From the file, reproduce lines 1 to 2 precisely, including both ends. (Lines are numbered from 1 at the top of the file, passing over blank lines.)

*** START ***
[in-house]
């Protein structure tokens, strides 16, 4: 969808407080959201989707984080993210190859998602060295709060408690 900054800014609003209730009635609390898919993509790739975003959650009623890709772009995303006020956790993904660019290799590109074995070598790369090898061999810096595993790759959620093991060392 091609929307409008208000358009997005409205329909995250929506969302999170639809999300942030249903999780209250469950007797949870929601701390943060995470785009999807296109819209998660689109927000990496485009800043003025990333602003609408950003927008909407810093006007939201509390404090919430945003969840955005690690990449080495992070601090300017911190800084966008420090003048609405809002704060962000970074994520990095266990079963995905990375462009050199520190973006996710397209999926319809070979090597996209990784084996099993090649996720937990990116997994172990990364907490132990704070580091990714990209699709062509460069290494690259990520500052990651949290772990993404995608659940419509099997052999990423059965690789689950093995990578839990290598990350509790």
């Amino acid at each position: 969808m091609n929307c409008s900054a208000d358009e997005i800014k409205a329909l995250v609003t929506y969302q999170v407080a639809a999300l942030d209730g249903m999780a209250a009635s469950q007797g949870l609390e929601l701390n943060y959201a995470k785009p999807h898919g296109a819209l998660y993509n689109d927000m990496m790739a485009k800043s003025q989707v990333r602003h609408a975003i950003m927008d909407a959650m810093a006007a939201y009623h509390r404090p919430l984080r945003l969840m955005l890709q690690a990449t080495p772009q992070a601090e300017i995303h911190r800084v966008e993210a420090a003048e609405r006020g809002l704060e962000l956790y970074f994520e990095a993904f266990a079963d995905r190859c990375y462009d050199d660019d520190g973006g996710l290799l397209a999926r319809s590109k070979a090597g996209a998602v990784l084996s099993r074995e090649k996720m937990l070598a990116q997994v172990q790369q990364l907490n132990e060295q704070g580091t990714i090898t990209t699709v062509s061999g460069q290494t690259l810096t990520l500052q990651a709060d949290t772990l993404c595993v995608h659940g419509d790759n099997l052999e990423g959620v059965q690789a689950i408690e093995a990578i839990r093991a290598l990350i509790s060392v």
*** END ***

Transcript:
[in-house]
């Protein structure tokens, strides 16, 4: 969808407080959201989707984080993210190859998602060295709060408690 900054800014609003209730009635609390898919993509790739975003959650009623890709772009995303006020956790993904660019290799590109074995070598790369090898061999810096595993790759959620093991060392 091609929307409008208000358009997005409205329909995250929506969302999170639809999300942030249903999780209250469950007797949870929601701390943060995470785009999807296109819209998660689109927000990496485009800043003025990333602003609408950003927008909407810093006007939201509390404090919430945003969840955005690690990449080495992070601090300017911190800084966008420090003048609405809002704060962000970074994520990095266990079963995905990375462009050199520190973006996710397209999926319809070979090597996209990784084996099993090649996720937990990116997994172990990364907490132990704070580091990714990209699709062509460069290494690259990520500052990651949290772990993404995608659940419509099997052999990423059965690789689950093995990578839990290598990350509790």